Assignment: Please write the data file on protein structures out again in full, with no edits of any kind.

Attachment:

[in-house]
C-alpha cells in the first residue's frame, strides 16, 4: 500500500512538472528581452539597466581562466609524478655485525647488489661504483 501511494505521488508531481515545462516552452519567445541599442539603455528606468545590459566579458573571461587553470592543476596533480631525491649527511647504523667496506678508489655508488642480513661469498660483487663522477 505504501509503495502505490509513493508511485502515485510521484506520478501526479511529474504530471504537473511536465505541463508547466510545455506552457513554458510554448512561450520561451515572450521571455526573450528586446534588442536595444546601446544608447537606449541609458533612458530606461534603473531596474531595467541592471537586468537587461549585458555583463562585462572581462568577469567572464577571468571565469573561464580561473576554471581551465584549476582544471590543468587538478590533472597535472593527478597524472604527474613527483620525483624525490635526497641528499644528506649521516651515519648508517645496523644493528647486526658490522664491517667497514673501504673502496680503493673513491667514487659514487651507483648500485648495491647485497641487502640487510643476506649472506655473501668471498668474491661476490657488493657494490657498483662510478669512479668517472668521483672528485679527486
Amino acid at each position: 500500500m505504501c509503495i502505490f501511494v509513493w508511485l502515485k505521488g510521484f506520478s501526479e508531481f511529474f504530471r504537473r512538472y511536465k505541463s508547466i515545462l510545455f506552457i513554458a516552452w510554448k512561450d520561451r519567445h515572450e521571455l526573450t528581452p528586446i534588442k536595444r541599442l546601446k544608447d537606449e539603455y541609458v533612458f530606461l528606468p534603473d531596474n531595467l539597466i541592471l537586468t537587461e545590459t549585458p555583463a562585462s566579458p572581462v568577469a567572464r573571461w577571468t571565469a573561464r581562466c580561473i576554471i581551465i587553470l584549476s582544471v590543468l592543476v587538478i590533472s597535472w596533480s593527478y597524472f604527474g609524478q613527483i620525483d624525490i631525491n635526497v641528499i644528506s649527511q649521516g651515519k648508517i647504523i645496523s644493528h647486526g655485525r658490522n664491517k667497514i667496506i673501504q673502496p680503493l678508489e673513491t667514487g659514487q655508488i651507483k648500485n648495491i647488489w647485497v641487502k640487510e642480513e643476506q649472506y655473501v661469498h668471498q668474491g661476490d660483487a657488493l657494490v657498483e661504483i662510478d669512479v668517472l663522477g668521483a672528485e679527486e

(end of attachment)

[in-house]
C-alpha cells in the first residue's frame, strides 16, 4: 500500500512538472528581452539597466581562466609524478655485525647488489661504483 501511494505521488508531481515545462516552452519567445541599442539603455528606468545590459566579458573571461587553470592543476596533480631525491649527511647504523667496506678508489655508488642480513661469498660483487663522477 505504501509503495502505490509513493508511485502515485510521484506520478501526479511529474504530471504537473511536465505541463508547466510545455506552457513554458510554448512561450520561451515572450521571455526573450528586446534588442536595444546601446544608447537606449541609458533612458530606461534603473531596474531595467541592471537586468537587461549585458555583463562585462572581462568577469567572464577571468571565469573561464580561473576554471581551465584549476582544471590543468587538478590533472597535472593527478597524472604527474613527483620525483624525490635526497641528499644528506649521516651515519648508517645496523644493528647486526658490522664491517667497514673501504673502496680503493673513491667514487659514487651507483648500485648495491647485497641487502640487510643476506649472506655473501668471498668474491661476490657488493657494490657498483662510478669512479668517472668521483672528485679527486
Amino acid at each position: 500500500m505504501c509503495i502505490f501511494v509513493w508511485l502515485k505521488g510521484f506520478s501526479e508531481f511529474f504530471r504537473r512538472y511536465k505541463s508547466i515545462l510545455f506552457i513554458a516552452w510554448k512561450d520561451r519567445h515572450e521571455l526573450t528581452p528586446i534588442k536595444r541599442l546601446k544608447d537606449e539603455y541609458v533612458f530606461l528606468p534603473d531596474n531595467l539597466i541592471l537586468t537587461e545590459t549585458p555583463a562585462s566579458p572581462v568577469a567572464r573571461w577571468t571565469a573561464r581562466c580561473i576554471i581551465i587553470l584549476s582544471v590543468l592543476v587538478i590533472s597535472w596533480s593527478y597524472f604527474g609524478q613527483i620525483d624525490i631525491n635526497v641528499i644528506s649527511q649521516g651515519k648508517i647504523i645496523s644493528h647486526g655485525r658490522n664491517k667497514i667496506i673501504q673502496p680503493l678508489e673513491t667514487g659514487q655508488i651507483k648500485n648495491i647488489w647485497v641487502k640487510e642480513e643476506q649472506y655473501v661469498h668471498q668474491g661476490d660483487a657488493l657494490v657498483e661504483i662510478d669512479v668517472l663522477g668521483a672528485e679527486e